18 ROP: Add 23 to EAX (1) EAX: 19 EDX: addr of '23' (4) ptr to 23 ESP (2) pop %edi EDI: addr of (1) (3) (1) (2) (3) pop %edx 23 EIP (4) addl (%edx), %eax push %edi

19 ROP: Add 23 to EAX (1) EAX: 42 EDX: addr of '23' (4) ptr to 23 ESP (2) pop %edi EDI: addr of (1) (3) (1) (2) (3) pop %edx 23 EIP (4) addl (%edx), %eax push %edi

20 ROP: Add 23 to EAX (1) EAX: 42 EDX: addr of '23' (1) (4) ptr to 23 ESP (2) pop %edi EDI: addr of (1) (3) (1) (2) (3) pop %edx 23 EIP (4) addl (%edx), %eax push %edi

21 Return-oriented programming More samples in the paper it is assumed to be Turing-complete. Problem: need to use existing gadgets, limited freedom Yet another limitation, but no show stopper. Good news: Writing ROP code can be automated, there is a C-to-ROP compiler.

22 ROP protection Assuming use of RETs: Detect abnormal frequency of executed RETs Ensure LIFO principle for stack pointer Compile binaries without 0xC3 bytes Shadow urn stack Other: Address-space layout randomization Runtime CFI checking

23 ROP without RETs Dissecting RET: 2 operations at once Memory-indirect JMP (modifies control flow) Update processor state (stack pop on x86, register load on ARM) Is it necessary to use it? No! RET-less compilers show exactly this. Just use some sequence that does exactly the same: pop %edx // modifies stack jmp *(%edx) // indirect jump

24 Update-load-branch Update: update control structures to point to next gadget Load: load next gadget's address Branch: Jump Problem: occurs much less frequent than RET Solution: use exactly one Update-Load-Branch sequence as a trampoline reserve a register as pointer to trampoline then: all sequences ending in indirect jmp through register can serve as gadgets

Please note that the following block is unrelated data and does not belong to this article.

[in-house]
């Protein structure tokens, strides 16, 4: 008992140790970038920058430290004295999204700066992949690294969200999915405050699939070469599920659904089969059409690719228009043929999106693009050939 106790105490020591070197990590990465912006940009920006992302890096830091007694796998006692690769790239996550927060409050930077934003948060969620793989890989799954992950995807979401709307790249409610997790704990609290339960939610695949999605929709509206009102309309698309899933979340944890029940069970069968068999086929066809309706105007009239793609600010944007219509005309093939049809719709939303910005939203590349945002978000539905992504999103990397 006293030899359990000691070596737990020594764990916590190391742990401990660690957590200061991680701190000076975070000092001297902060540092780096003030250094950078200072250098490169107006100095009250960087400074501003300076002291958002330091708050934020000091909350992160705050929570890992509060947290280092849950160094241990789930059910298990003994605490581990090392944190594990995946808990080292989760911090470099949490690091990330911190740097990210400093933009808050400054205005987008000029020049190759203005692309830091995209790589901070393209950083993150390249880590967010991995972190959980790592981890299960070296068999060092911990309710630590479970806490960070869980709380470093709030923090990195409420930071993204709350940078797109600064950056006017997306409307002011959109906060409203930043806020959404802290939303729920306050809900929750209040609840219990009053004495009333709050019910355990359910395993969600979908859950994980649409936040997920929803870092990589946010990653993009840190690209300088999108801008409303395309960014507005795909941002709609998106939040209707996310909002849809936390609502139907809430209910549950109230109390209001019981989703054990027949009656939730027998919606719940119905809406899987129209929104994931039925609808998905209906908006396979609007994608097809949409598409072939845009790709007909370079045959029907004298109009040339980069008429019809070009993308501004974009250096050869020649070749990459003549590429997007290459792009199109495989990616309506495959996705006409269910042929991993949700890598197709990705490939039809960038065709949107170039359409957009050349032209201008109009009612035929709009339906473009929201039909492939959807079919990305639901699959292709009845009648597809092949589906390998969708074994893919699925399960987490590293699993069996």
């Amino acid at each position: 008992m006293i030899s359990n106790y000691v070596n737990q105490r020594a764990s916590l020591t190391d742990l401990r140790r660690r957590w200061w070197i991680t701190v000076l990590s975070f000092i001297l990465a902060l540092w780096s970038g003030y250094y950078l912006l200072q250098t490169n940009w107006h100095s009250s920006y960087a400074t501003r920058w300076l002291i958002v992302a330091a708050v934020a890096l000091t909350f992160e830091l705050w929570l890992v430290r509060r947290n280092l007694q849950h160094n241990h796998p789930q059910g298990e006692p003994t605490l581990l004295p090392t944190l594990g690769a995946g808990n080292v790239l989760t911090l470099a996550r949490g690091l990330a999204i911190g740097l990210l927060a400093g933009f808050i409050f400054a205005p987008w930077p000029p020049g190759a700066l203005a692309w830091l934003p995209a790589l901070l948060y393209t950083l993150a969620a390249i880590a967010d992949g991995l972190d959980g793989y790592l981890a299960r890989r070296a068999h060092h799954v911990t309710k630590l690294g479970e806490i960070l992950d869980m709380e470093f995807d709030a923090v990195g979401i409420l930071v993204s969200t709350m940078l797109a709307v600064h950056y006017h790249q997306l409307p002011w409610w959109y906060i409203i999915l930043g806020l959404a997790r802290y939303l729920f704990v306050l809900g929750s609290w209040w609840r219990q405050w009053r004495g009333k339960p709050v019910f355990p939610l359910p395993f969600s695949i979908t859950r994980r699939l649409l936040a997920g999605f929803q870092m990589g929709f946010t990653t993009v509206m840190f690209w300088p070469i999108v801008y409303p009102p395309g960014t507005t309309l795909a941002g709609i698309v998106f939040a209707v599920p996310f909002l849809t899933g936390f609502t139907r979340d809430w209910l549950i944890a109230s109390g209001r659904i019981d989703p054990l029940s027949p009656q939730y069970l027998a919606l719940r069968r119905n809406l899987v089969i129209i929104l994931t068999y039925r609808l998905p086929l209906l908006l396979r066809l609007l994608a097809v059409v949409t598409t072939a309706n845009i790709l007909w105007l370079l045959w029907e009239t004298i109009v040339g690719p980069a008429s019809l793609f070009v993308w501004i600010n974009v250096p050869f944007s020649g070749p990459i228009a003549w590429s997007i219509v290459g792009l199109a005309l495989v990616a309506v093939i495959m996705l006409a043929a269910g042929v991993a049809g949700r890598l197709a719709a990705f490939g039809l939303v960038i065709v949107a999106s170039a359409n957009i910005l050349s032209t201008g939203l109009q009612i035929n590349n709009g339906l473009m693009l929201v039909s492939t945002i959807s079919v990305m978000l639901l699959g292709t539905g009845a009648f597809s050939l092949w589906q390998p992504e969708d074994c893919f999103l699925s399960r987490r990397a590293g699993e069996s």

25 The many faces of update-load-branch Any pop X; jmp *X sequence suffices. Doubly indirect jump JMP on x86 can have register or memory operand Use memory operand: adversary data can contain a table of usable gadgets sequence catalog May even contain immediate operands, such as jmp *4(%edx) Both, jmp and ljmp are valid.

26 ROP gadgets without RET Debian libc contains no ULB sequence! add Mozilla's libxul and libphp or customize attack to target application Trampoline from libxul uses %ebx Trampoline address stored in %edx Gadgets must end with jmp *(%edx) Chose 34 sequences to construct 19 gadgets to show Turingcompleteness of approach. Only a subset of possible sequences Still far fewer than the 6,000 RET sequences in my libc

27 Load register / Store memory pop %eax sub %dh, %bl jmp *(%edx) mov 4(%eax), %ecx jmp *(%edx) mov %esi, -0xb(%eax) jmp *(%edx)

28 Not-so-difficult gadgets Move within memory: combine Load from memory to register Store from register to memory Arithmetic negate, phase 1: (Goal: %esi := - <val>) xor %esi, %esi // %esi := 0 jmp (%edx) // trampoline Arithmetic negate, getting tricky: subl -0x7D(%ebp, %ecx, 1), %esi // %esi := - (%ebp + 1*%ecx 0x7D) // requires // %ebp == <val> + 0x7D - <jmp target> jmp (%ecx) // next gadget

29 Set-less-than Goal: if (a < b) result = -1; else result = 0;

30 Getting the attack to run Need attacks that don't require any RET Stack overflow: Don't overflow RET address (would violate LIFO order) Instead overwrite higher-level function's local data, especially if this is later used for determining where to branch Overwrite SETJMP buffers Overwrite C++ vtables and function pointers Deemed practically impossible without use of RET

31 Discussion Is CFI the ultimate solution? Overhead More code more gadgets? but all jmp sequences look identical CFI vs. JIT compilation??? Allowing JNI on Android (or in any JVM) is obviously broken. Is everything lost?